An End to the European Debt Crisis? Yep. In 2017 (All Going Well…)

Jeff Cox (CNBC) opines that the European debt crisis is likely to last a further 2 to 5 years as the dual effort to achieve both..

  1. Austerity in public spending
  2. A workable long term debt repayment (or forgiveness) plan for European sovereign debt

Both of these long term goals will inevitably require an adjustment phase. Italy, with its bond yield straddling 6-7% and its €1.9tn debt is a problem that won’t go away so long as the markets believe an Italian default is, at least, plausible. Sure, the disposal of Silvio “Bunga Bunga” Berlusconi as Italian PM and his replacement with the decisively less colourful, technocratic (and market friendly) two time European Commissioner Mario Monti, is certainly a stabilising factor (as Italy needs to pass a big reform package to reestablish credibility and lower its bond yield/financing costs to sustainable levels…around <5% from 6-7% currently).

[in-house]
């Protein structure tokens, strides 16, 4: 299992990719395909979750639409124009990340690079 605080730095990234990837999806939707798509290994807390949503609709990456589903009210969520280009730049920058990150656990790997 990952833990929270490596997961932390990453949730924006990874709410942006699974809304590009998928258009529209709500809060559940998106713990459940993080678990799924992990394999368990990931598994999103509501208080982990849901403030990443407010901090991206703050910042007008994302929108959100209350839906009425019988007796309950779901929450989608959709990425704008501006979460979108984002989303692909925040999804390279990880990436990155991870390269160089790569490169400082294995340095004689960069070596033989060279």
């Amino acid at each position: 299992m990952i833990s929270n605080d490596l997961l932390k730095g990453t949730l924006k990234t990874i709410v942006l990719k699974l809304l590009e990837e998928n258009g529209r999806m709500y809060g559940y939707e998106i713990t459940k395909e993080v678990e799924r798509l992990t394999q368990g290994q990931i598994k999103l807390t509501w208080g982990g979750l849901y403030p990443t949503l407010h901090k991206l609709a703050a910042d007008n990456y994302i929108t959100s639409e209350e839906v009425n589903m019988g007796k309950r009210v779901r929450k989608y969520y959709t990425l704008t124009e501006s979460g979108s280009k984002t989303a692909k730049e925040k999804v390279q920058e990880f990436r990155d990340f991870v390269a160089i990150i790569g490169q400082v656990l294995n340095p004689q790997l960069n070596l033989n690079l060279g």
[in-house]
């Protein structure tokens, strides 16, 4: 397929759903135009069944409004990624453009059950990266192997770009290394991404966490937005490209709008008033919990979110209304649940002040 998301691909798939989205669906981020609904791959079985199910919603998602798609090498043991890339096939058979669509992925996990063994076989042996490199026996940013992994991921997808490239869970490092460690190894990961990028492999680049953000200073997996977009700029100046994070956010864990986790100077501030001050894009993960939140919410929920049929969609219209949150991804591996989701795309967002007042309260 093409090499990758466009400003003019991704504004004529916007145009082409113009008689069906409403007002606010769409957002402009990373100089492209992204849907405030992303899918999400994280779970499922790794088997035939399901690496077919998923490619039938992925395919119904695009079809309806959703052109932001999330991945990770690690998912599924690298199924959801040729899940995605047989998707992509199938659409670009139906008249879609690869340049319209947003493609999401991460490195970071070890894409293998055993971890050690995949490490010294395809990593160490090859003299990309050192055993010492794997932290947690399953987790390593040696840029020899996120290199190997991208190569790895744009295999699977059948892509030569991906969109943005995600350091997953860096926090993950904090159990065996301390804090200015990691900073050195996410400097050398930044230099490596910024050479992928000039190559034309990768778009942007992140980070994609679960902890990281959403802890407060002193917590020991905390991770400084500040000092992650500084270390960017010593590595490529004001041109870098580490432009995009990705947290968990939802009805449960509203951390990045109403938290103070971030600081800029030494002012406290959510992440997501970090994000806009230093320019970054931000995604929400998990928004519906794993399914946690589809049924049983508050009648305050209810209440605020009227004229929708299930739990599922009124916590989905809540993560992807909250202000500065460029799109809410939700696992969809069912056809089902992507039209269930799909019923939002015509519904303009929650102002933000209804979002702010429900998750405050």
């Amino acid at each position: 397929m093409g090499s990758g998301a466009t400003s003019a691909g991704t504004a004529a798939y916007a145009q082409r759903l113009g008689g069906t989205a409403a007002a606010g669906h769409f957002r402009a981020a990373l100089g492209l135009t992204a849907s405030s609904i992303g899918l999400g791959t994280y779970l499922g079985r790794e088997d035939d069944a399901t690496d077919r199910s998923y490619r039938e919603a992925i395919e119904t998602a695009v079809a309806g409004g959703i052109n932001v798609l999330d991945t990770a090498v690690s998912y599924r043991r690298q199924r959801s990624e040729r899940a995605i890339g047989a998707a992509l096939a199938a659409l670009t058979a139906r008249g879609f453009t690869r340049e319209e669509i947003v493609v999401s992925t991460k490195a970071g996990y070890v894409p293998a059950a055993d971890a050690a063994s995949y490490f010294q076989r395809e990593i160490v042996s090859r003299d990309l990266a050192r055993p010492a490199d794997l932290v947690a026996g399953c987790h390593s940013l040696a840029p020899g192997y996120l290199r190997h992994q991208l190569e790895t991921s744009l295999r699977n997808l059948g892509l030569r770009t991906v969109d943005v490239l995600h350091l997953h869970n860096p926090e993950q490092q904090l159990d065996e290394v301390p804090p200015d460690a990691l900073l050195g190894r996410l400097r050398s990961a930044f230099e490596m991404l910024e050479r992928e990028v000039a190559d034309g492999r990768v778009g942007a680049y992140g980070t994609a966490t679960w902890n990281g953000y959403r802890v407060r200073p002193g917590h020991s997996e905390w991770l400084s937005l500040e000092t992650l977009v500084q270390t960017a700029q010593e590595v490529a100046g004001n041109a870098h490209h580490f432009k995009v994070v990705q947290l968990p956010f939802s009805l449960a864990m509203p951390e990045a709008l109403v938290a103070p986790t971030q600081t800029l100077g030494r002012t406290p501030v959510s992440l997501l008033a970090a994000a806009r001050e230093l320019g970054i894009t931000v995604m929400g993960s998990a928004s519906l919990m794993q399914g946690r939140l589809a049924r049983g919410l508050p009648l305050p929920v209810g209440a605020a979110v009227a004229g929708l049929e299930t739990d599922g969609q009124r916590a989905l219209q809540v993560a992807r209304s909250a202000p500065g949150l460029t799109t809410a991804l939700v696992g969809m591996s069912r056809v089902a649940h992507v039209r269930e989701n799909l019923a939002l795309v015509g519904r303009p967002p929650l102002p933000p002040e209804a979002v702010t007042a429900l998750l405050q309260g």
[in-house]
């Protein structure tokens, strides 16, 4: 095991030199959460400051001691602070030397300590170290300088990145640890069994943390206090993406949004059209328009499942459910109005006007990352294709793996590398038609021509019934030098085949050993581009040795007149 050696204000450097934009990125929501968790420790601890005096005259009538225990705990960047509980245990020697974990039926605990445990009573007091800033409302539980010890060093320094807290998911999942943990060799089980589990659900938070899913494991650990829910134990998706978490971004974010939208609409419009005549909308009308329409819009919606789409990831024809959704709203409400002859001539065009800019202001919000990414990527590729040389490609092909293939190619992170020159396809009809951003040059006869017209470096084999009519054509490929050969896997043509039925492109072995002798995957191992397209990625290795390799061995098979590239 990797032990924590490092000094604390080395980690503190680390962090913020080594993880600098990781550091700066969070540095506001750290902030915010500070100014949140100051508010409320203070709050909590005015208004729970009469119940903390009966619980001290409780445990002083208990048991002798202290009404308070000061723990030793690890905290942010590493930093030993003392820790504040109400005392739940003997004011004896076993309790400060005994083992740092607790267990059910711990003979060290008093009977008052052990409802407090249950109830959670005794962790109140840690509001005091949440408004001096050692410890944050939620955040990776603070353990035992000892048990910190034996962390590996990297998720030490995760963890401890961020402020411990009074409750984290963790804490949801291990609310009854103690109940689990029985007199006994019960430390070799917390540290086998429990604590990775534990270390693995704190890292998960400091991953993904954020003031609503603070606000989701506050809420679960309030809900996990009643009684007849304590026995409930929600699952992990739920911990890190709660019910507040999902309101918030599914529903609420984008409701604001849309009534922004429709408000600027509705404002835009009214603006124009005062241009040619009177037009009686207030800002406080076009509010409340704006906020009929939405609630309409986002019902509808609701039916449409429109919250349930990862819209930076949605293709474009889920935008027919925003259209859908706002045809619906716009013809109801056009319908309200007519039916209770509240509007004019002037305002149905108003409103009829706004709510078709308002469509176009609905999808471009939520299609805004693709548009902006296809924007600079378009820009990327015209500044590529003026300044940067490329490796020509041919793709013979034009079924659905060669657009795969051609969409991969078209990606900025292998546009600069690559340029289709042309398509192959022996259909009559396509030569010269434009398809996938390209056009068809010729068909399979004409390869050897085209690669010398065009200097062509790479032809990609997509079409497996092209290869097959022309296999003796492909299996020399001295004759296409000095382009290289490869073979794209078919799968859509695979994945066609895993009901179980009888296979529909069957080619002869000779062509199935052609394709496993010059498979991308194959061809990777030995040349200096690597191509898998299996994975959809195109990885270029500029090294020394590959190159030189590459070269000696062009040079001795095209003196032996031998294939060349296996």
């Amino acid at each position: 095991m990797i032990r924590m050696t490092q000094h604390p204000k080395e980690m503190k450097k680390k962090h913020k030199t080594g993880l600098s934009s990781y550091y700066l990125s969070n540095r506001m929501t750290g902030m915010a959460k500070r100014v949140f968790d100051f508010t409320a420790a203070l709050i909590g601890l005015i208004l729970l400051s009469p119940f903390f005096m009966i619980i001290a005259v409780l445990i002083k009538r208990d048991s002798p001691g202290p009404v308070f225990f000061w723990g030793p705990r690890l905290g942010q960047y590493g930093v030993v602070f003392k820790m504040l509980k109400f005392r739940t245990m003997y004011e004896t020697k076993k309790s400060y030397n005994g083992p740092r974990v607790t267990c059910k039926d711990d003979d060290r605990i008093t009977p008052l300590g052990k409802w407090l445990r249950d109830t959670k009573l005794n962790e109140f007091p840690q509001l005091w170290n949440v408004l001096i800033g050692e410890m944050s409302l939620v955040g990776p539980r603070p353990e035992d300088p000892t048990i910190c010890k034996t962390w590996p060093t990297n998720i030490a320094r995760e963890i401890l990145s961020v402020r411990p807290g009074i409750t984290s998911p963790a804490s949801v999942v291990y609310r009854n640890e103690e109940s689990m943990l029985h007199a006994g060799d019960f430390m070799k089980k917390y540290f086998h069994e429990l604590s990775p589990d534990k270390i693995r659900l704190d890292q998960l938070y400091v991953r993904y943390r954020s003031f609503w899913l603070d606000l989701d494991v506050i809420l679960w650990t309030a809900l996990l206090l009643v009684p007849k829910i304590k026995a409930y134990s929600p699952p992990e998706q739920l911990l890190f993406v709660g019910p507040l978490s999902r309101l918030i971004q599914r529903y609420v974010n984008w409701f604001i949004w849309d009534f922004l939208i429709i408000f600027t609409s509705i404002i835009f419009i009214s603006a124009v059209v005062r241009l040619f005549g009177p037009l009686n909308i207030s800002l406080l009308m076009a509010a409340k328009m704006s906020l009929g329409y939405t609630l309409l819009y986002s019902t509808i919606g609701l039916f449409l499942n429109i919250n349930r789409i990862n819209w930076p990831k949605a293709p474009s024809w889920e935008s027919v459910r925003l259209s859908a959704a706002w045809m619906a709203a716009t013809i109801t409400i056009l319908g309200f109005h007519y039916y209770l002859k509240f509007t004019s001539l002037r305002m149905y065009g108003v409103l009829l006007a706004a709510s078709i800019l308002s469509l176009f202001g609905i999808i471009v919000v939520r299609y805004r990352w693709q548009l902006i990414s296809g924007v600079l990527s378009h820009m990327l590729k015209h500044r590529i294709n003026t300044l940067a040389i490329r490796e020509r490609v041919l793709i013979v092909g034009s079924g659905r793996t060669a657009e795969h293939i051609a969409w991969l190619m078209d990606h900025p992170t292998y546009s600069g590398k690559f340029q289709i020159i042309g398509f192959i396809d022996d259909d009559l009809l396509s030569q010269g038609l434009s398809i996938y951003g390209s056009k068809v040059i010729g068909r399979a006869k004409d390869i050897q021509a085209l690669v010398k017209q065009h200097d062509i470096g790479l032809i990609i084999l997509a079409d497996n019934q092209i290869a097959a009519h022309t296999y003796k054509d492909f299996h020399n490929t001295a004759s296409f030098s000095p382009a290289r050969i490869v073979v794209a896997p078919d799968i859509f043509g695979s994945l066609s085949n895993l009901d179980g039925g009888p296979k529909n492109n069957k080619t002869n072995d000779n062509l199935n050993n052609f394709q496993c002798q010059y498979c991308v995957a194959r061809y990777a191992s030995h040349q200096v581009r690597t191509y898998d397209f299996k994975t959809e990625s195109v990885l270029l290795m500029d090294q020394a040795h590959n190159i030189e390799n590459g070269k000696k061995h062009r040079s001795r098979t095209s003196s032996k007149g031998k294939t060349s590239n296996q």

However the problem is not financing, its solvency. The national debt of Italy might simply be a bridge too far to saddle on the average Italian citizen (as the Greek situation has shown). Volatility is caused by the uncertainty over the imponderables – those technical points that are being kicked down the road so as not to alarm the markets. Regardless, according to Cox, the ‘European Dilemma’ is being seen (perhaps simplistically) as a direct extension of the US financial crisis which begin in earnest with the collapse of Lehman Brothers in late 2008. The volatility we are seeing is because short term investors (traders) are very responsive to perceived changes in risk (and everyone seems to be dealing in the ‘short term’ at the minute). Right now, with the prospect Central Bankers intervening in markets (as the ECB does, buying Italian bonds) , a feared sovereign debt downgrade in France (and a Presidential election in April/May 2012) , a politically charged atmosphere in Washington DC (Presidential election in November 2012) coupled with the continuing austerity plans restricting growth, Europe will likely endure another “mild” recession in 2012.

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